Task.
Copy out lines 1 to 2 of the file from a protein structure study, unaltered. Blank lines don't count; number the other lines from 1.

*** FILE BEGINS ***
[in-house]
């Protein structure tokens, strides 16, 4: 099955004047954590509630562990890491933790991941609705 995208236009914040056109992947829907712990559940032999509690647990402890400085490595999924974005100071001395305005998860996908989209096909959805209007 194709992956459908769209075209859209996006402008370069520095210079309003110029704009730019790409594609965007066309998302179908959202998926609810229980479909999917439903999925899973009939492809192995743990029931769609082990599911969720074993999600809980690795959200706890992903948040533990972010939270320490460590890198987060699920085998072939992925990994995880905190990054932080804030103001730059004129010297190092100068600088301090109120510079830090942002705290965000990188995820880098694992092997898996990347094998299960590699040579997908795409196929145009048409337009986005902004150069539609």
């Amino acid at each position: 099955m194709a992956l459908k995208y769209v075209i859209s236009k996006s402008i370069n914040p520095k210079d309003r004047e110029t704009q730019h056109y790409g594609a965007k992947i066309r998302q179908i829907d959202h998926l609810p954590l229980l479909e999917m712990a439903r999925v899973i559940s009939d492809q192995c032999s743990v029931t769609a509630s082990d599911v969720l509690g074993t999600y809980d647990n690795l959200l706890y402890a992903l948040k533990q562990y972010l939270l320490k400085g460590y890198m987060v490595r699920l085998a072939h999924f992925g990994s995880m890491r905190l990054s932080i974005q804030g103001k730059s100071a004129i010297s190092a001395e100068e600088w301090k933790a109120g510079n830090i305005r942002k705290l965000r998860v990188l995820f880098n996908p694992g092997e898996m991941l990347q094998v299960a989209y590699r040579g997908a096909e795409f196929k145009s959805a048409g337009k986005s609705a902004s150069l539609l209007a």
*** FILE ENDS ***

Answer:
[in-house]
């Protein structure tokens, strides 16, 4: 099955004047954590509630562990890491933790991941609705 995208236009914040056109992947829907712990559940032999509690647990402890400085490595999924974005100071001395305005998860996908989209096909959805209007 194709992956459908769209075209859209996006402008370069520095210079309003110029704009730019790409594609965007066309998302179908959202998926609810229980479909999917439903999925899973009939492809192995743990029931769609082990599911969720074993999600809980690795959200706890992903948040533990972010939270320490460590890198987060699920085998072939992925990994995880905190990054932080804030103001730059004129010297190092100068600088301090109120510079830090942002705290965000990188995820880098694992092997898996990347094998299960590699040579997908795409196929145009048409337009986005902004150069539609």